2. Provision of timely weather information through women-friendly digital innovations on extreme weather events and other agricultural and marketing-related information. The team will deploy community digital champions to support the interpretation and use of the weather information on local weather conditions.
  3. Community engagement and conversations targeting women, men, young people, and local, religious, and cultural leaders to foster the transformation of the discriminatory social-cultural gender norms that disadvantage women. Community change agents will be deployed as digital champions to support these activities.
  4. Engagement with policy actors and practitioners to review and develop policies and programmes to support women smallholder’s empowerment and resilience.

The project team plans to utilize the project-specific Women Empowerment in Agriculture Index (pro-WEAI) to evaluate the interventions, including an additional module to capture changes in women’s resilience (i.e., response or adaptation to climate shocks or stresses). These will be informed by in-depth intersectional gender analysis, participatory stakeholder engagement feedback processes, statistical analyses, and ICT digital tools.

Expected Results, Outcomes and Impact

Expected Results: A total of 1,504 beneficiaries will directly benefit from the project through the implementation of the interventions. Approximately 50 policymakers and practitioners at national and district levels will benefit from stakeholder meetings that will be organized during the implementation of the project and 100 community leaders will be involved in project activities during the scoping study, baseline surveys, and other project activities. The project team will also conduct capacity building for about 20 local government staff mainly agricultural, community development, and environmental officers who will engaged in implementing interventions. The team will provide training in gender transformative approaches and interventions, enabling local government staff to sustain project outcomes.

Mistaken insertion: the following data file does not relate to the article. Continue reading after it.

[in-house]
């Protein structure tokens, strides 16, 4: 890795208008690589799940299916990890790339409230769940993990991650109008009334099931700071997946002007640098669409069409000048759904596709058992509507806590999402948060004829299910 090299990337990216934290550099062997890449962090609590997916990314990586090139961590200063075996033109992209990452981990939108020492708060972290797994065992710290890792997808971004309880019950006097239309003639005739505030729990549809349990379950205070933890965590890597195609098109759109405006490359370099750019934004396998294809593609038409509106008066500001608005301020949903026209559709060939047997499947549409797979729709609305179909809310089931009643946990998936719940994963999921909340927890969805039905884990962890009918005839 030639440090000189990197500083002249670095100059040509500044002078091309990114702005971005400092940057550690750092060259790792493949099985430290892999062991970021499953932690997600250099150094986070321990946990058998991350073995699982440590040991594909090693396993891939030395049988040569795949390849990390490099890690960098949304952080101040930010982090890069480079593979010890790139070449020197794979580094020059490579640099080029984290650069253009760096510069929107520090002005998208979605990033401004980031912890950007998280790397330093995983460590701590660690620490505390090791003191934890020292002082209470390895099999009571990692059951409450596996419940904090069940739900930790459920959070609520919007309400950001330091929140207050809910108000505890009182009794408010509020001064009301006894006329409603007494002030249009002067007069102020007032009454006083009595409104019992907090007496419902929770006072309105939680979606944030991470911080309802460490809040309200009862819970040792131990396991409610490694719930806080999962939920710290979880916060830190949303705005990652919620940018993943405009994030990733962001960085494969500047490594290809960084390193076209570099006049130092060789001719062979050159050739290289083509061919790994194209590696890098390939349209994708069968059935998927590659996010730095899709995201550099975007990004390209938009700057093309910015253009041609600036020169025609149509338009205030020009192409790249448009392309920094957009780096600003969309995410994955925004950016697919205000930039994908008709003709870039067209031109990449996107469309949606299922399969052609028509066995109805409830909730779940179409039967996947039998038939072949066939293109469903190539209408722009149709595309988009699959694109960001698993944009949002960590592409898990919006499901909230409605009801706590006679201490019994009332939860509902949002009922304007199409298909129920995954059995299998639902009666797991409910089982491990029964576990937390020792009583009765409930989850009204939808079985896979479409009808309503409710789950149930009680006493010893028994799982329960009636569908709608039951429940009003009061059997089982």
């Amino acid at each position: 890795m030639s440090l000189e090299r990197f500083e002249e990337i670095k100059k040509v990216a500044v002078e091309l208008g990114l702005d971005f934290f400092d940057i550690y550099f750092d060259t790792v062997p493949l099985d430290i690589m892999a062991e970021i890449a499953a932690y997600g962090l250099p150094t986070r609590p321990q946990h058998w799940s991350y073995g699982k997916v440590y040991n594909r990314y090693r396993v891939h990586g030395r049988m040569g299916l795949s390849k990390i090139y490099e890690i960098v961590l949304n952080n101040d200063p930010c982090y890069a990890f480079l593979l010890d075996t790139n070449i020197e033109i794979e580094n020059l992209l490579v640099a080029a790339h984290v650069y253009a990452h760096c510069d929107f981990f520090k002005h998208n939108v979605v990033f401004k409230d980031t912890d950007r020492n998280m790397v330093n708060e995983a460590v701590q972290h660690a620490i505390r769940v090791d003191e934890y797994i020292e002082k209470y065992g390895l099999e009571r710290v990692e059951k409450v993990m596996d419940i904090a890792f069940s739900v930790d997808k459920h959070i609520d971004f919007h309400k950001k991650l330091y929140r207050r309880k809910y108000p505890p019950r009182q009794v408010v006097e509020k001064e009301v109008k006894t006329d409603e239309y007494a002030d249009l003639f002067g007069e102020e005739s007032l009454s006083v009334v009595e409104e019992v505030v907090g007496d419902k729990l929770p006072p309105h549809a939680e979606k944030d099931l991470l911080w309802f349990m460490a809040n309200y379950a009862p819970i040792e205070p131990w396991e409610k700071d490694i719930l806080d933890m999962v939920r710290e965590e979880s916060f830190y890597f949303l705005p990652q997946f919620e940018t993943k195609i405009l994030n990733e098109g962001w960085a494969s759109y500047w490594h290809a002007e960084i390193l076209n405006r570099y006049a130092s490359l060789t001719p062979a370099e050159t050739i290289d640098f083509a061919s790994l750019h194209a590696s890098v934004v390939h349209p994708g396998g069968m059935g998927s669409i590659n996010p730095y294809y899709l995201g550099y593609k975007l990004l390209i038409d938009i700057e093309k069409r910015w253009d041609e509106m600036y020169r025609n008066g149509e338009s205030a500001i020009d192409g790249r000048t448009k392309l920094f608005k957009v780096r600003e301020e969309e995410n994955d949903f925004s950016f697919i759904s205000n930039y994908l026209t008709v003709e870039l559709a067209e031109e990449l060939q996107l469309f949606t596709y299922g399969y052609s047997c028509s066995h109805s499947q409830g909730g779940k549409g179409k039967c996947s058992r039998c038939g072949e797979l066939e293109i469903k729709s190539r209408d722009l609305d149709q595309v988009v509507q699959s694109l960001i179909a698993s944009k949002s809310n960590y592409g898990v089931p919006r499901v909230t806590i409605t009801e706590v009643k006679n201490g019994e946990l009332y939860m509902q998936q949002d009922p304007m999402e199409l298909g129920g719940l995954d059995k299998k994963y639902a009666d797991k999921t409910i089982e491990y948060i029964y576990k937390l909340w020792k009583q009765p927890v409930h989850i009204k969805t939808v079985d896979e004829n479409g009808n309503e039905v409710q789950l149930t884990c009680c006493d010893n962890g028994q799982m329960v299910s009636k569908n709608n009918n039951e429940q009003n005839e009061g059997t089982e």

User training and digital literacy on the use of mobile phones are expected to benefit 752 smallholder farmers and 60 community digital champions. The project will make a meaningful impact through the adoption of gender-responsive adaptation practices including gender-sensitive climate-smart agriculture, post-harvest innovations, and value addition for enhanced women’s adaptive capacity and resilience to climate change shocks.

Improved awareness and use of weather information to assist in decision-making for improved agricultural production and farm management. This will include advancing systems and practices about climate-smart information and practices tailored towards rural smallholder women farmers to build their resilience to weather risks and shocks.

The project will unveil knowledge and lessons about climate-smart agricultural innovations and training which challenge structural social-cultural gender norms, build gender-equitable families and communities, and foster improved agricultural production and better livelihoods. The project will also produce at least three publications in international open-access peer-reviewed journals/books and two policy briefs.

Project expected outcomes and impact: The overall impact will be enhanced women’s empowerment and resilience to climate shocks. Specifically, we envisage the following;

  1. Enhanced smallholder women farmers’ knowledge and skills in gender-responsive and transformative climate-smart agronomic practices and post-harvest innovations, value addition
  2. Increased women’s farmers’ social capital and physical resources (land, assets)
  3. Improved women’s power and agency
  4. Enhanced shared roles and responsibilities in the households
  5. Improved household food security and well-being with increased investment in the children’s education, and general health care
  6. Changed social and gender norms and perceptions about gender equality and women’s empowerment
  7. Increased recognition of supporting women smallholder farmers among policymakers and practitioners

Project Team Members